If you prefer to build the Provider from source, you will need to install the GO programming language. The Netskope Provider is written in GO and can be installed from source by running a command or 2. It is recommend that you use the Provider from the registry, but if you may want to deploy using source if you are planning to develop some additional code for the provider or something along these lines. 

 

 

Getting Started

Now that the Provider is in the Terraform registry, you can skip the "Getting Started" section and jump straight to "Using the Provider". If you want to install from source you can follow the steps below, however I recommend using the latest provider from the Registry instead.

 

Now that you have Terraform and GO installed, it's time to get the provider installed. First you will need the Provider code which is stored in github. Use the command below to clone the repository. Then change directory to the repository directory

 

git clone https://github.com/netskopeoss/terraform-provider-netskope.git
cd terraform-provider-netskope​

 

Next you will be compiling the provider. If you have never compiled code or you have had trouble in the past, I promise this will be a breeze. Just run the commands for your OS below.

 

Mac or Linux

 

make install

 

Windows

 

go build
xcopy terraform-provider-netskope.exe %AppData%\terraform.d\plugins\github.com\netskopeoss\netskope\0.1.0\windows_386\ /Y

 

That's it, 1 command if you are compiling the provider on a Mac or Linux machine, and 2 if you are a windows user.

 

Using the Provider

 

Now that you have the provider installed, let's get started deploying some infrastructure. In this section we will create a new Terraform configuration that requires the Netskope provider, deploys a new publisher and private application. You will need a text editor to modify the configuration files. I will be showing VS Code, but any editor will work.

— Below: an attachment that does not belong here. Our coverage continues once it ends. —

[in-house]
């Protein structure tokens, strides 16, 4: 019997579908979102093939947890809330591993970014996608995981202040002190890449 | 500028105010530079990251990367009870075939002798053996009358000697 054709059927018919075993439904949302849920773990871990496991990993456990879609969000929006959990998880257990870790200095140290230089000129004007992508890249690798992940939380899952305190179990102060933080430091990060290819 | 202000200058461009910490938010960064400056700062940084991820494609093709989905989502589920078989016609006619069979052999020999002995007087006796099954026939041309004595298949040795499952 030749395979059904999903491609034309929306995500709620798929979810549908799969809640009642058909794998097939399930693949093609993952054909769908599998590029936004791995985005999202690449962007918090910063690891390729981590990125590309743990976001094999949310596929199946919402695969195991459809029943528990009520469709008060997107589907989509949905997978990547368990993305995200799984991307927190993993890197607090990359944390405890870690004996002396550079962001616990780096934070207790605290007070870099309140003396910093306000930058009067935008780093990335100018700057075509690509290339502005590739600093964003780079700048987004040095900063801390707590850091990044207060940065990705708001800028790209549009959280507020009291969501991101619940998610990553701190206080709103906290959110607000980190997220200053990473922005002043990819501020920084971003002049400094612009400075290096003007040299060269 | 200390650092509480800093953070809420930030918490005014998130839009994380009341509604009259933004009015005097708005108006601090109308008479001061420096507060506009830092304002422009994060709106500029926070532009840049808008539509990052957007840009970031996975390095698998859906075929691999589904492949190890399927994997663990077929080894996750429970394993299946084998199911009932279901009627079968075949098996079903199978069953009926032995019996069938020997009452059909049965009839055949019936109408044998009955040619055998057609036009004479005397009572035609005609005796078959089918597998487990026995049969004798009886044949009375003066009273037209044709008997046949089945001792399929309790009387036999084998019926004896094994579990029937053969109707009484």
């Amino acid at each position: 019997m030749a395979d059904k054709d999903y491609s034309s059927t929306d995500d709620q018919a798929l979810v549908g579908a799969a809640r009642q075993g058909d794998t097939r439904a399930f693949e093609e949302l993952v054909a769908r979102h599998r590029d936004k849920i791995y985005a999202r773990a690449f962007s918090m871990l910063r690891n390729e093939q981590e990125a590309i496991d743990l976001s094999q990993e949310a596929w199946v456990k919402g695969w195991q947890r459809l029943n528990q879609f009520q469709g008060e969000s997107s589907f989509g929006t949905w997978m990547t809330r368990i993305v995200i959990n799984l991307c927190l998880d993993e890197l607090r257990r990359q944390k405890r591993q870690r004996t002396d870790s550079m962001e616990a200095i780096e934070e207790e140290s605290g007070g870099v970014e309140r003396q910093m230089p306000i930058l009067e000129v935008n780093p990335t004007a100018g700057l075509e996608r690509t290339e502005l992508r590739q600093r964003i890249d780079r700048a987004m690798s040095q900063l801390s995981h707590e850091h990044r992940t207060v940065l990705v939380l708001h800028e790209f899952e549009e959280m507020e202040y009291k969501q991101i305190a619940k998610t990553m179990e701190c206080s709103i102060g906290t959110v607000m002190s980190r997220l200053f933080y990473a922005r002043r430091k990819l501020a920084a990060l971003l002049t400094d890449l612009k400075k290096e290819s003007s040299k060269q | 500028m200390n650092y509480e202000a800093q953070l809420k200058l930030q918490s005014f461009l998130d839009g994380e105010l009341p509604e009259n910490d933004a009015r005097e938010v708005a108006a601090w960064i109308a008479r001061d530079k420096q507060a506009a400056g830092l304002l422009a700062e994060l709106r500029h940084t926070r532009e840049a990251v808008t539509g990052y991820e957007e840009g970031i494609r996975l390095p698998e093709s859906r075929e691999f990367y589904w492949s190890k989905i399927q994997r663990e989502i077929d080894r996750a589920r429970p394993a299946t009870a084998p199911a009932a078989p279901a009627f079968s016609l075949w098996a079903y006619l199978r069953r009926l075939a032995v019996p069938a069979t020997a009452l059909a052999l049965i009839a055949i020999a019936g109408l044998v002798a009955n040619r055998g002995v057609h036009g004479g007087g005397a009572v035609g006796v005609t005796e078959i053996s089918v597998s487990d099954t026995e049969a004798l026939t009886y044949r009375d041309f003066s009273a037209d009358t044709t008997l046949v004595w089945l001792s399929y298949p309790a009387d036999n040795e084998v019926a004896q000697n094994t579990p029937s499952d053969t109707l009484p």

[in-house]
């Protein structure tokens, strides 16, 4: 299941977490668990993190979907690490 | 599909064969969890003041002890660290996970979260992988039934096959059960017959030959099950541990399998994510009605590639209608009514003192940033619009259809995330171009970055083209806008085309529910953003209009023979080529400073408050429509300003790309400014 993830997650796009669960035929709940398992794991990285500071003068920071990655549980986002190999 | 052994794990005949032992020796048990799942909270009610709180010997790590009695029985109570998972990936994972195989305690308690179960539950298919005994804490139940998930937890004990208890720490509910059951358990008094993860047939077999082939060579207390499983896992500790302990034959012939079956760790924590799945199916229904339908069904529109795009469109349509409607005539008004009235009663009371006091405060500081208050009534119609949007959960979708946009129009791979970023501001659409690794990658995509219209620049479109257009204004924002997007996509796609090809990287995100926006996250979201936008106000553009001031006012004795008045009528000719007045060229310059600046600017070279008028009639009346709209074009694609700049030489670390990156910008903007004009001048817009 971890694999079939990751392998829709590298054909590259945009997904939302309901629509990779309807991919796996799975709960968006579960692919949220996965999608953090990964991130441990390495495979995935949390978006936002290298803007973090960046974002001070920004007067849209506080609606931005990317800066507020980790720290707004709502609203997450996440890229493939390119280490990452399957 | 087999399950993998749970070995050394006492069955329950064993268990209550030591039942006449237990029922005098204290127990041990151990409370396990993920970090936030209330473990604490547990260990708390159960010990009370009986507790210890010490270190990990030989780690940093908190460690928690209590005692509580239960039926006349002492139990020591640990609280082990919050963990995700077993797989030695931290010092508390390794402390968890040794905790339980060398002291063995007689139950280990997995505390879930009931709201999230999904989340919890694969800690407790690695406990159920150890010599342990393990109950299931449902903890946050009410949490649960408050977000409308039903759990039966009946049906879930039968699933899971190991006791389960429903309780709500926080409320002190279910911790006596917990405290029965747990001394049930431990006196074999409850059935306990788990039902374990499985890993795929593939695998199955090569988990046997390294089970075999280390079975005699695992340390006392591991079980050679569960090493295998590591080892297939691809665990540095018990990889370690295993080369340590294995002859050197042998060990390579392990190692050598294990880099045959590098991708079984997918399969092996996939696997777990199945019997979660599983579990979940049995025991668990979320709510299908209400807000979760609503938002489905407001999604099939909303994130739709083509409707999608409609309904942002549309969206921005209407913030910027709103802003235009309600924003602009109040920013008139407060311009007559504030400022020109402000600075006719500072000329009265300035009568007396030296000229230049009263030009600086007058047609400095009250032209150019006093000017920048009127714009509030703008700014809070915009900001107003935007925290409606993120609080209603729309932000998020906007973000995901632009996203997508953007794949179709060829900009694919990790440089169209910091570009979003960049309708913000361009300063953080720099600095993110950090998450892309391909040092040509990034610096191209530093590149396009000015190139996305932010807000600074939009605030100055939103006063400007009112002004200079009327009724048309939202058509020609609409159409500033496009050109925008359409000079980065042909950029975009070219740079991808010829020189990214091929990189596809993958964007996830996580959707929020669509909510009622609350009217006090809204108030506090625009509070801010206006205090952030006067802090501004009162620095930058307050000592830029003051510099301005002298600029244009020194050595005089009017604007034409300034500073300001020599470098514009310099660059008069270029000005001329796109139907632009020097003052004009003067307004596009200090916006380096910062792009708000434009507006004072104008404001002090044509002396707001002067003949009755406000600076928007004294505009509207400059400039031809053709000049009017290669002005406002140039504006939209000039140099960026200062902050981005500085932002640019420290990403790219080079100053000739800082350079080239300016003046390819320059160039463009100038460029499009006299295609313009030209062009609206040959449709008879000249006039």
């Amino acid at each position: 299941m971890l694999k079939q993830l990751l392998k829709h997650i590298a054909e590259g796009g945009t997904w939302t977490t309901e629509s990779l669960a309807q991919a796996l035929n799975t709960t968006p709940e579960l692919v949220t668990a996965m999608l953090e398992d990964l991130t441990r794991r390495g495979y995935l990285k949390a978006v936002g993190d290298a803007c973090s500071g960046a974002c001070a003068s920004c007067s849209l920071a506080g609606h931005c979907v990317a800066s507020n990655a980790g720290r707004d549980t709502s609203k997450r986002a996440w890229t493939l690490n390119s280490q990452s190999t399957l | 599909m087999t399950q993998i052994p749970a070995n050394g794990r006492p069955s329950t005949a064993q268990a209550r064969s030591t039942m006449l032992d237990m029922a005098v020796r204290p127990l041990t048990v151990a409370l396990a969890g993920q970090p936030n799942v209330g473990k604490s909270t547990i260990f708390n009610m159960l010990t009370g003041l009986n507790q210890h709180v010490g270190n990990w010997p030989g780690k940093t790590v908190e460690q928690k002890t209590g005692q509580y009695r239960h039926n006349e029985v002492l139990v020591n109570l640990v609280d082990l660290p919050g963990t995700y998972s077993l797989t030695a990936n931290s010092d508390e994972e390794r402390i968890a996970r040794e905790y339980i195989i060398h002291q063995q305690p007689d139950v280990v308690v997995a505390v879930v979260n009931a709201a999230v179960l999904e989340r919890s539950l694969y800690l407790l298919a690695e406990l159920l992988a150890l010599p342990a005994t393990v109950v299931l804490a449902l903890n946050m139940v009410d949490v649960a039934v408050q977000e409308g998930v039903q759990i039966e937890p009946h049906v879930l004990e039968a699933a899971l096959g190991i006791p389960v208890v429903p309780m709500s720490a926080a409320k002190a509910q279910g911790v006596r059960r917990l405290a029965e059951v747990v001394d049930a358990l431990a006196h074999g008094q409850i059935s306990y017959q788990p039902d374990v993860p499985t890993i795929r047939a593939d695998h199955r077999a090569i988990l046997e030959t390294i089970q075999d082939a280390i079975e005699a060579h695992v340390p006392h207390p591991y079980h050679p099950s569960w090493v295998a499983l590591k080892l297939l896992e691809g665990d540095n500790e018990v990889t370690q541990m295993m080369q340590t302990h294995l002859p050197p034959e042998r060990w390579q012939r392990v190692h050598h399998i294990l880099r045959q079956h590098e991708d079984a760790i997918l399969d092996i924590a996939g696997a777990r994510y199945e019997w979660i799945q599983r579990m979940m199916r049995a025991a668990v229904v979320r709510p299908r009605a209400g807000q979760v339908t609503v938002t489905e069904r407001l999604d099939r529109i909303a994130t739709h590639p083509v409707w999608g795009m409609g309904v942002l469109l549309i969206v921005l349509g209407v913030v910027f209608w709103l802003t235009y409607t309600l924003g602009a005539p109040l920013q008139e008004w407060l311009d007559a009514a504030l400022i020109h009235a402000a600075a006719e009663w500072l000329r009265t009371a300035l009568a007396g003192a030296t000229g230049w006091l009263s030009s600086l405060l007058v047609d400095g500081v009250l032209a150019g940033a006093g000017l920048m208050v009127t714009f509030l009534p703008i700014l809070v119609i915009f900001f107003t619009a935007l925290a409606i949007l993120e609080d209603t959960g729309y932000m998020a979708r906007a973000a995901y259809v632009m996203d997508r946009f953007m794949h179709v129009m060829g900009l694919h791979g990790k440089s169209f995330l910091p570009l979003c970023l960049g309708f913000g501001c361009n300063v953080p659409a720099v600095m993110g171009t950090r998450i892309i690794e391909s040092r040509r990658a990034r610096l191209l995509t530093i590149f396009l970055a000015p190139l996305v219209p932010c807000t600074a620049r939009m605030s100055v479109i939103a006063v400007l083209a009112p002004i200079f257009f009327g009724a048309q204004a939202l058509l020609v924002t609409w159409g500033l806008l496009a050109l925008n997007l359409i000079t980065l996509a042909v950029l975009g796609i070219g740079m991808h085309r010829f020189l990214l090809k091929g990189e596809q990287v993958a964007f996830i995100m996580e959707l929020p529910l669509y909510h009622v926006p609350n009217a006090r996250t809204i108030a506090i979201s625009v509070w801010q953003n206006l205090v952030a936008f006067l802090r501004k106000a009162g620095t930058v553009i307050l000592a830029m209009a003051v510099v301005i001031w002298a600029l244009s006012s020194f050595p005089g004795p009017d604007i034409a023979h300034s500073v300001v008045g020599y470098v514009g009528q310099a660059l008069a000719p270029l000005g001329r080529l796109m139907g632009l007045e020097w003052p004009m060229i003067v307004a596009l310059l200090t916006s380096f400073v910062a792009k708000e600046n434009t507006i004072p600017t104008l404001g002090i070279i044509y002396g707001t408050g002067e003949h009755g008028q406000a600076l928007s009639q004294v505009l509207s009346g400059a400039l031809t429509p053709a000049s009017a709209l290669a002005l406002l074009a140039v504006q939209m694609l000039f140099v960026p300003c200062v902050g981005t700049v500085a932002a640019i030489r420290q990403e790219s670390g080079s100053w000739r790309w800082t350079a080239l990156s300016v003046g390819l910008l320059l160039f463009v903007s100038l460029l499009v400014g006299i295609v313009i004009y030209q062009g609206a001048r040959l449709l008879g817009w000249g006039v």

New Project and Terraform configuration

I will walk through the steps to create this project so that you can get a feel for all of the pieces, but you can also refer back to the introduction repository here to see it all put together.

 

First, create a new project folder and open the file in your editor.

 

mkdir netskope-tf-intro
cd netskope-tf-intro
code .

 

Next, add a file named main.tf to the directory.

 

vs-code.png

 

Now, add Required Provider Block into main.tf file.

 

terraform {
    required_providers {
        netskope = {
        version = "0.2.1"
        source  = "netskopeoss/netskope"
        }
    }
}

 

When you are done, the configuration in main.tf should look like the image below.

 

Screen Shot 2022-06-06 at 11.45.59 AM.png

Test the Provider

 

Here we will initialize the newly created main.tf file. This will confirm that the Provider is installed correctly.

  1. Navigate to the project directory.
  2. Initialize the Terraform configurations
    terraform init

 

Notice that the provider is added to the project. If you look close says it is finding "netskopeoss/netskope", then it  downloads the provider from the registry and verifies the signature.